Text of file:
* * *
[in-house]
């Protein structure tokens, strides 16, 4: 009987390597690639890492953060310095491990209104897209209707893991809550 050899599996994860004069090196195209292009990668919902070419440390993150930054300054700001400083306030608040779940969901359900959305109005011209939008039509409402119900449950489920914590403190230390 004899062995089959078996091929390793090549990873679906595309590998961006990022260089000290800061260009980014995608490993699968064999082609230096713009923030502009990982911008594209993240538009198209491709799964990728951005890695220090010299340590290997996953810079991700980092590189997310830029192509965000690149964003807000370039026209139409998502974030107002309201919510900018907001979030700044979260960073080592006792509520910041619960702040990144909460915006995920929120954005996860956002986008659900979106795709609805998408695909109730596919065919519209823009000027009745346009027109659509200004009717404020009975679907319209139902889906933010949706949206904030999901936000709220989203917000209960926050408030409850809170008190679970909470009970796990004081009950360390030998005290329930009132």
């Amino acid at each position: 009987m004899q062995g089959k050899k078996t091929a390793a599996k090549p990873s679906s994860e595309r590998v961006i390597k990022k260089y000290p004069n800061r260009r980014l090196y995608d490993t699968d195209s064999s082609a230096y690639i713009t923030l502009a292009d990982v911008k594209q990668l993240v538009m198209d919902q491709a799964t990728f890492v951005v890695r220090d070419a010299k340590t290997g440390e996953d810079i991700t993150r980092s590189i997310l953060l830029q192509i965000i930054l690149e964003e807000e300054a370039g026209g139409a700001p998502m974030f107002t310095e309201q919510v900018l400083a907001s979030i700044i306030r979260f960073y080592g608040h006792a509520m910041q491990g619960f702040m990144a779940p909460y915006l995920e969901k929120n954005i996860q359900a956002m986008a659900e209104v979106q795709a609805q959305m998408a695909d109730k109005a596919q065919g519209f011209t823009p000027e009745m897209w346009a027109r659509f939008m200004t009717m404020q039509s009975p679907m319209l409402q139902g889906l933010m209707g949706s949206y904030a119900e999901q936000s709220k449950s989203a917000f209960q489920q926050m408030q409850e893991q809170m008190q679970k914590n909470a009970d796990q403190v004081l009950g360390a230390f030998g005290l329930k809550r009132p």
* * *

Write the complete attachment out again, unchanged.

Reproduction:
[in-house]
């Protein structure tokens, strides 16, 4: 009987390597690639890492953060310095491990209104897209209707893991809550 050899599996994860004069090196195209292009990668919902070419440390993150930054300054700001400083306030608040779940969901359900959305109005011209939008039509409402119900449950489920914590403190230390 004899062995089959078996091929390793090549990873679906595309590998961006990022260089000290800061260009980014995608490993699968064999082609230096713009923030502009990982911008594209993240538009198209491709799964990728951005890695220090010299340590290997996953810079991700980092590189997310830029192509965000690149964003807000370039026209139409998502974030107002309201919510900018907001979030700044979260960073080592006792509520910041619960702040990144909460915006995920929120954005996860956002986008659900979106795709609805998408695909109730596919065919519209823009000027009745346009027109659509200004009717404020009975679907319209139902889906933010949706949206904030999901936000709220989203917000209960926050408030409850809170008190679970909470009970796990004081009950360390030998005290329930009132």
């Amino acid at each position: 009987m004899q062995g089959k050899k078996t091929a390793a599996k090549p990873s679906s994860e595309r590998v961006i390597k990022k260089y000290p004069n800061r260009r980014l090196y995608d490993t699968d195209s064999s082609a230096y690639i713009t923030l502009a292009d990982v911008k594209q990668l993240v538009m198209d919902q491709a799964t990728f890492v951005v890695r220090d070419a010299k340590t290997g440390e996953d810079i991700t993150r980092s590189i997310l953060l830029q192509i965000i930054l690149e964003e807000e300054a370039g026209g139409a700001p998502m974030f107002t310095e309201q919510v900018l400083a907001s979030i700044i306030r979260f960073y080592g608040h006792a509520m910041q491990g619960f702040m990144a779940p909460y915006l995920e969901k929120n954005i996860q359900a956002m986008a659900e209104v979106q795709a609805q959305m998408a695909d109730k109005a596919q065919g519209f011209t823009p000027e009745m897209w346009a027109r659509f939008m200004t009717m404020q039509s009975p679907m319209l409402q139902g889906l933010m209707g949706s949206y904030a119900e999901q936000s709220k449950s989203a917000f209960q489920q926050m408030q409850e893991q809170m008190q679970k914590n909470a009970d796990q403190v004081l009950g360390a230390f030998g005290l329930k809550r009132p």